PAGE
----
Stop Dismissing White Nationalism as "Free Speech"

08/25/2017 01:53 pm ET

After Neo-Nazis and Klansmen took to the streets in Charlottesville to kill one person and injure dozens more, I cancelled my monthly donation to the American Civil Liberties Union.

It was an act of resistance; one that might appear misguided. Some might believe my rage at the A.C.L.U. is misplaced when there are domestic terrorists bearing torches who better deserve activists’ righteous anger.

Yet, despite the good things free speech has fostered, free speech has been the rallying cry of hate groups who, without the permissions of the First Amendment, would have a much more difficult time organizing to disenfranchise marginalized people whose rights are already under threat.

Following the events in Charlottesville, the A.C.L.U. released a statement which included this passage:

The First Amendment is a critical part of our democracy, and it protects vile, hateful, and ignorant speech. For this reason, the A.C.L.U. of Virginia defended the white supremacists’ right to march. But we will not be silent in the face of white supremacy.

The First Amendment protecting “vile, hateful, and ignorant speech” is its pitfall. The concept of free speech works in theory––all people have a right to share their voice––but often fails in practice.

Rather than empowering all voices, free speech ignores the power dynamics this country was founded upon. Free speech is predicated on the notion that all those speaking are on an even playing field––politically, socially, and economically––when the reality of marginalized people’s lived experiences proves this untrue. In operating under the false assumption that equality has been achieved, it makes sense the First Amendment would treat all speech as if it carried equal weight.

However, history and current events demonstrate that simply uttering “all men are created equal” doesn’t make it so. By ignoring the systems of power this country was founded and continues to thrive upon, free speech operates as if the U.S. was not built on the backs of enslaved people. As if it were not specifically the LGBTQ community’s ability to marry that was legislated against, and interracial marriage before that. As if the socioeconomically disadvantaged have the same access to platforms to make their voices heard. Free speech assumes a place in the Constitution where power dynamics and our nation’s history of oppression are immaterial and ignored.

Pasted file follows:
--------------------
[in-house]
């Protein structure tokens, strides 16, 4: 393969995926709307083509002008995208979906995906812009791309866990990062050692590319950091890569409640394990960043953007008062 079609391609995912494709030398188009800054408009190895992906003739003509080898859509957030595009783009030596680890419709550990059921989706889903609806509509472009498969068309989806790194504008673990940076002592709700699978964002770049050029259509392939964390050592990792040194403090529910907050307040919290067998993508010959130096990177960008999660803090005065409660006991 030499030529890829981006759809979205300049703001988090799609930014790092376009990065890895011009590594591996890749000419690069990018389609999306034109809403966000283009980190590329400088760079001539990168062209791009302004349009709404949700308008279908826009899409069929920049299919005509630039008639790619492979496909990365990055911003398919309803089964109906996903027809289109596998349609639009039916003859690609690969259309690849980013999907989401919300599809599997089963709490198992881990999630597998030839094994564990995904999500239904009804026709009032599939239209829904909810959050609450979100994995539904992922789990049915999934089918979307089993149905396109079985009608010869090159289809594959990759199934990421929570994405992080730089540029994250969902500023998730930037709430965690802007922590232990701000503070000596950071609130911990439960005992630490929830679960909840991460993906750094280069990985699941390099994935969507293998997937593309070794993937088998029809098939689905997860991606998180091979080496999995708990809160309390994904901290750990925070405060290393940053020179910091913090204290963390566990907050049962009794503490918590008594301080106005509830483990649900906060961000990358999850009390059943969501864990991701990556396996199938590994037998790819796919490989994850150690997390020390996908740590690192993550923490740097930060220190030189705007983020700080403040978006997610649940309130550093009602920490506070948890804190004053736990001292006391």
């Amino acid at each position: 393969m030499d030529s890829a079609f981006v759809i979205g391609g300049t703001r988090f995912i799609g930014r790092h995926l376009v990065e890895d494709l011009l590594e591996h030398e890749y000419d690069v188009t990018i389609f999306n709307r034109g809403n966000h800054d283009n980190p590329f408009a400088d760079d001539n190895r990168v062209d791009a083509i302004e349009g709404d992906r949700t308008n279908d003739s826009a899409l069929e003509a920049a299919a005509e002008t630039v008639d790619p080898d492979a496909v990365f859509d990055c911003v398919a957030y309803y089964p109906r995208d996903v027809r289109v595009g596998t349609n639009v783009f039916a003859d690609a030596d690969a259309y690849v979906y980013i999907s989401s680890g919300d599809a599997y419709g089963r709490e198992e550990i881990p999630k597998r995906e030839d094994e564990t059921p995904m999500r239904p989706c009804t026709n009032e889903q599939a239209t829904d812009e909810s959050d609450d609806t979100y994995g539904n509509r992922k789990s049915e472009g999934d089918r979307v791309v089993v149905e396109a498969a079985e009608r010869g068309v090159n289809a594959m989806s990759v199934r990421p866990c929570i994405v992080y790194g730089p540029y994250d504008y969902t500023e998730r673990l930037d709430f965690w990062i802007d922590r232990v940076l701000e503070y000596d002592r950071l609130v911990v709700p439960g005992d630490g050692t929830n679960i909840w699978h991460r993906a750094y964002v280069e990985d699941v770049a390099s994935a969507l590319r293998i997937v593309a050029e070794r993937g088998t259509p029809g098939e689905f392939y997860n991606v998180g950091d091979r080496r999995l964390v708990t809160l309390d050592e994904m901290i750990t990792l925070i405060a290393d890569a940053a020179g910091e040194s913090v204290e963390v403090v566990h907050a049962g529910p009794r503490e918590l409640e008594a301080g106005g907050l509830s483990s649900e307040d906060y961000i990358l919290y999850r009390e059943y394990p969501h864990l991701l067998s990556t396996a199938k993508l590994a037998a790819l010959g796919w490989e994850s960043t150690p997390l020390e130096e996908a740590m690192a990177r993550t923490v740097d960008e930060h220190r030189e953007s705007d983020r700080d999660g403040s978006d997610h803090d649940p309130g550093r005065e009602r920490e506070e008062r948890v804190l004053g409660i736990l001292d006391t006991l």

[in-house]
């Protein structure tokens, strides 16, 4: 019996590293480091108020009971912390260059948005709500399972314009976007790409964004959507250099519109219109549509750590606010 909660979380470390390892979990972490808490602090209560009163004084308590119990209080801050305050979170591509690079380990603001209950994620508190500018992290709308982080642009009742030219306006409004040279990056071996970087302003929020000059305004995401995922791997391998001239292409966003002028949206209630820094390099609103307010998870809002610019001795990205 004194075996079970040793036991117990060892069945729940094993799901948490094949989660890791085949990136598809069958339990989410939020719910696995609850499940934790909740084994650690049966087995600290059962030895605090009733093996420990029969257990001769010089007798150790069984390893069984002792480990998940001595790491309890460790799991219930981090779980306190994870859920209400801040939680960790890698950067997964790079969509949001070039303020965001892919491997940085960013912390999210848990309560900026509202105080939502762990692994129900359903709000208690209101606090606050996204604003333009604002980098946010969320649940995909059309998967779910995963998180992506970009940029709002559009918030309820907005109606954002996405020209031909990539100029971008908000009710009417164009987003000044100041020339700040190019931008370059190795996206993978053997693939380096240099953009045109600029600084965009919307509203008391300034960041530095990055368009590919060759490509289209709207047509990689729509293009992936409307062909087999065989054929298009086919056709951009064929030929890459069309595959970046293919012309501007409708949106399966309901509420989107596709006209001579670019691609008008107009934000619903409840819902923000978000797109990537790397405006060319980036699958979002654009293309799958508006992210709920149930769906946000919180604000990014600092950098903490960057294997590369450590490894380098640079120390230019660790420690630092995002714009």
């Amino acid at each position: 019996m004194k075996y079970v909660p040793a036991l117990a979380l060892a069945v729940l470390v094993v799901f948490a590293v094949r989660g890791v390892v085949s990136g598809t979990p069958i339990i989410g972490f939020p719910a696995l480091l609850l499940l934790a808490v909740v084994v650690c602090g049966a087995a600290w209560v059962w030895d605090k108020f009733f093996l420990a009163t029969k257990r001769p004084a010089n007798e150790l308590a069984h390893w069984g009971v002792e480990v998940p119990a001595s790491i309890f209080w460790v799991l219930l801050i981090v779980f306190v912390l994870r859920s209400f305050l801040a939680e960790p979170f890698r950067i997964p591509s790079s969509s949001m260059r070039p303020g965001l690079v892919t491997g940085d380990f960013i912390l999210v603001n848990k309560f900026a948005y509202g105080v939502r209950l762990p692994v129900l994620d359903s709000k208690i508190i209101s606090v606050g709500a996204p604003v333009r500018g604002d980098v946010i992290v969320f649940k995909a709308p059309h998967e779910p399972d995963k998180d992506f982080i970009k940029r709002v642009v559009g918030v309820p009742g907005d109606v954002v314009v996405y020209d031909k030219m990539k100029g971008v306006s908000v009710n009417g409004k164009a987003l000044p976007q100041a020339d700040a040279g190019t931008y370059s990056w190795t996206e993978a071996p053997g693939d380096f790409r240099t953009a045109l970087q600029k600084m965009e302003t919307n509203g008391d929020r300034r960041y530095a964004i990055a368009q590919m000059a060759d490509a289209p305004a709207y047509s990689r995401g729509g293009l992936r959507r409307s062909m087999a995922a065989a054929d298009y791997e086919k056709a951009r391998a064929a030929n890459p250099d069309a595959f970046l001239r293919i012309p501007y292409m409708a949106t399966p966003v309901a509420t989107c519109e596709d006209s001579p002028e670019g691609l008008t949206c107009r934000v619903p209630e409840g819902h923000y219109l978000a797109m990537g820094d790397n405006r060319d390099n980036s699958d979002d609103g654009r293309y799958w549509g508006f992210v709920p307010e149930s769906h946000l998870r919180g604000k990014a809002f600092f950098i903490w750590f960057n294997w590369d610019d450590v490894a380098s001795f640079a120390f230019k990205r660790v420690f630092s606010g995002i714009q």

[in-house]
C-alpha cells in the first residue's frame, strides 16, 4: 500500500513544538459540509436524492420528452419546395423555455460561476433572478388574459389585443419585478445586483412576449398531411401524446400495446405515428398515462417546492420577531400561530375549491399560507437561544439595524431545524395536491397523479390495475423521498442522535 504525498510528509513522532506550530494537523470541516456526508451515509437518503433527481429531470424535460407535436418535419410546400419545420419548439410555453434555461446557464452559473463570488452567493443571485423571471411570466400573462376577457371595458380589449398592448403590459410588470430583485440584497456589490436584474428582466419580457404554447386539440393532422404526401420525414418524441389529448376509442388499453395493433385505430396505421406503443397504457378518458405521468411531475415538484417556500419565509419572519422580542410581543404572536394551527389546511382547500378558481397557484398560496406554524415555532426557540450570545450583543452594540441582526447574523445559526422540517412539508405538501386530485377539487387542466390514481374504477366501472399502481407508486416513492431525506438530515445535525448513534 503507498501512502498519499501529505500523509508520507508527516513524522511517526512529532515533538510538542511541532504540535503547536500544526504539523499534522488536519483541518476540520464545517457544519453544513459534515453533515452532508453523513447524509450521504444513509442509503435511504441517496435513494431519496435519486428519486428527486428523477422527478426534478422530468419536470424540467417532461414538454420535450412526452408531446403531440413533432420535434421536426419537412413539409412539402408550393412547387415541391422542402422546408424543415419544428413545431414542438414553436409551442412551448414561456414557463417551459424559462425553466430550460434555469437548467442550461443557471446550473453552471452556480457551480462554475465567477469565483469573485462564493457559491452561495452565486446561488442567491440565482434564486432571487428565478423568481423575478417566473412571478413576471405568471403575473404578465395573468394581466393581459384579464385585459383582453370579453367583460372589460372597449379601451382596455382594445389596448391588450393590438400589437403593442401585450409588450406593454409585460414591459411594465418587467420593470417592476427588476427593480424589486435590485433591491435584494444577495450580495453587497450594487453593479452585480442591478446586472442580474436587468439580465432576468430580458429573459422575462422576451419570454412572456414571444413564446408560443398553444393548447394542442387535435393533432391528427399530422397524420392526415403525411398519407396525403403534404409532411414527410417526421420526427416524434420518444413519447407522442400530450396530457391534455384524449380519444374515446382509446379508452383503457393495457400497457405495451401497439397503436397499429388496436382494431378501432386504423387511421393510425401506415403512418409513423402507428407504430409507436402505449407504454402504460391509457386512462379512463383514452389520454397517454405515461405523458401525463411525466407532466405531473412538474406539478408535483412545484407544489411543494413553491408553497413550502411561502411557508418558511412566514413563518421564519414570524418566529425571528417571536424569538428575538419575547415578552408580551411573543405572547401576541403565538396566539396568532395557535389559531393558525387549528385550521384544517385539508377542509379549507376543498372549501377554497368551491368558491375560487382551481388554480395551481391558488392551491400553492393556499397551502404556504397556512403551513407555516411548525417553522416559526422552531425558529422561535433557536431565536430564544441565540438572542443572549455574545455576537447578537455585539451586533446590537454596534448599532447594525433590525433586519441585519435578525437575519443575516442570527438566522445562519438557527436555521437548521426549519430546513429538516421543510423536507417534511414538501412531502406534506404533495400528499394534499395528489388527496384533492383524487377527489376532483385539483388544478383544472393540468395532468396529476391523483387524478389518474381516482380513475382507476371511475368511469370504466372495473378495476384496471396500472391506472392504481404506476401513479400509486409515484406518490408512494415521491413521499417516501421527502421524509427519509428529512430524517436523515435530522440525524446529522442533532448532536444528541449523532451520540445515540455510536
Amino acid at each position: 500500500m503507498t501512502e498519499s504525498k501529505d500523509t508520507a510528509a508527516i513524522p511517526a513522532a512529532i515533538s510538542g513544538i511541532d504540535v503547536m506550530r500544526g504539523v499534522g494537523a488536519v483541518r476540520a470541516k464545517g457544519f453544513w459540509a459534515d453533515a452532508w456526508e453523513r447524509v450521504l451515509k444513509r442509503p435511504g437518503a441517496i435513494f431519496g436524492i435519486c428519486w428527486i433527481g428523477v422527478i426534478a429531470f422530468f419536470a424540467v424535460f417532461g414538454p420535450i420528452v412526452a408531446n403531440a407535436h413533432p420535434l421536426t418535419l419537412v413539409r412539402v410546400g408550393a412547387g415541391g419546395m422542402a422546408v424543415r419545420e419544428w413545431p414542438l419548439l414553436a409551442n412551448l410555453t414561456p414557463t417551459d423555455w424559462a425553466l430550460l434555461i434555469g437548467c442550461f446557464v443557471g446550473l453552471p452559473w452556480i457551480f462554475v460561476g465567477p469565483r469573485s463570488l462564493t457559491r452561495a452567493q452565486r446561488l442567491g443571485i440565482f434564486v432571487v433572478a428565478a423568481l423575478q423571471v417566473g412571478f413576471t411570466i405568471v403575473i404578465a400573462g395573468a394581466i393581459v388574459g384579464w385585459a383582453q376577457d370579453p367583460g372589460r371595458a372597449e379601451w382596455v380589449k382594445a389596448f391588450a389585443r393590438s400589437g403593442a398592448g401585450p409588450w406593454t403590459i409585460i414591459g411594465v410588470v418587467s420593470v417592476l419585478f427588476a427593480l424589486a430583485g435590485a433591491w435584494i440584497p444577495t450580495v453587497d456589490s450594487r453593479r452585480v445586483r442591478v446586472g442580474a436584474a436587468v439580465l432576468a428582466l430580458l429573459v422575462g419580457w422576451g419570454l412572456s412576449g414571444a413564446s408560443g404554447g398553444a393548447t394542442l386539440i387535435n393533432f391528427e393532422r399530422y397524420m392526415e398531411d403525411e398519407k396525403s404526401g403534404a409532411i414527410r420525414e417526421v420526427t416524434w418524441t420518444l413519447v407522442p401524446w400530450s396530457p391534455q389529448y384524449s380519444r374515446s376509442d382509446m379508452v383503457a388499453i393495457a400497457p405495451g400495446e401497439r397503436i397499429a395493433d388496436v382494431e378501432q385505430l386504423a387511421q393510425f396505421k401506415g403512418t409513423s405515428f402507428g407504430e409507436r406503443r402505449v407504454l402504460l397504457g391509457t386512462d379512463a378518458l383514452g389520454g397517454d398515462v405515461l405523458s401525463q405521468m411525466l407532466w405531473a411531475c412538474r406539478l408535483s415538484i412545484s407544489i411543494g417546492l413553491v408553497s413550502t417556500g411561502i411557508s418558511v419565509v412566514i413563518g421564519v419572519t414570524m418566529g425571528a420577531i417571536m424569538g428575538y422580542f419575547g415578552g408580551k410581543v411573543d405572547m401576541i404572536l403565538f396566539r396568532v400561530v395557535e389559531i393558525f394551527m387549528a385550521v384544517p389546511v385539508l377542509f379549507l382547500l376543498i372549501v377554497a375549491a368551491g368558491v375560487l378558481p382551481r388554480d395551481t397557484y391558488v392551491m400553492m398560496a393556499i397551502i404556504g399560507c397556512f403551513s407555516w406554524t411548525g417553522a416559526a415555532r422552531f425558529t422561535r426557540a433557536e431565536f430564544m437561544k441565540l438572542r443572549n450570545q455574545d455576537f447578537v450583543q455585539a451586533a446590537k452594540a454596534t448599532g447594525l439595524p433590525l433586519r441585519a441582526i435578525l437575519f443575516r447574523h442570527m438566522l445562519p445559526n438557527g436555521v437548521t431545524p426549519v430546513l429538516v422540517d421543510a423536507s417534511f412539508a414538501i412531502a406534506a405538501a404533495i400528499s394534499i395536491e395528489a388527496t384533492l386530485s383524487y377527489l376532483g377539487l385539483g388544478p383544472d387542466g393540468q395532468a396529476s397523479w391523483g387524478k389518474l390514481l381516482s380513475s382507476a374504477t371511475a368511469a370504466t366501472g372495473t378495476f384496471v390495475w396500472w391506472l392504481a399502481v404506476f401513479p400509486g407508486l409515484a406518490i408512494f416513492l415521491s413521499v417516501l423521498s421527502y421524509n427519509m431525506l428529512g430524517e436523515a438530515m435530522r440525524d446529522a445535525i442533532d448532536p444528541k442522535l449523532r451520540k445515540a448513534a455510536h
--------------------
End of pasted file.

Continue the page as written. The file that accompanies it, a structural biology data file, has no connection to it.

No, the A.C.L.U. “will not be silent in the face of white supremacy” because they are loudly emboldening it.

It is said the road to hell is paved in good intentions and the First Amendment is no exception. Those in power don’t need the First Amendment because they have the privilege necessary to force their voice upon those with less power. The least privileged among us was supposed to be who free speech is designed to protect.

However, because the practice of free speech operates in a bubble that assumes the validity and equality of all voices without regard to power dynamics, free speech, by its very nature, unwittingly elevates the voices of the most privileged among us––notably white, male, cis, straight, and Christian voices. Hatemongers know this and hide behind the First Amendment, especially when criticized––forgetting that criticism is a protected form of speech––cloaking themselves like armor against the consequences of their actions.

The First Amendment is one of the most cited pieces of the U.S.’s governmental documents and, arguably, one of the most misunderstood. The number of internet trolls who complain when their comments are deleted from a website or their post was removed from a Facebook wall that the page owner is practicing “censorship” and infringing upon their “free speech” is a testament to this fundamental lack of understanding.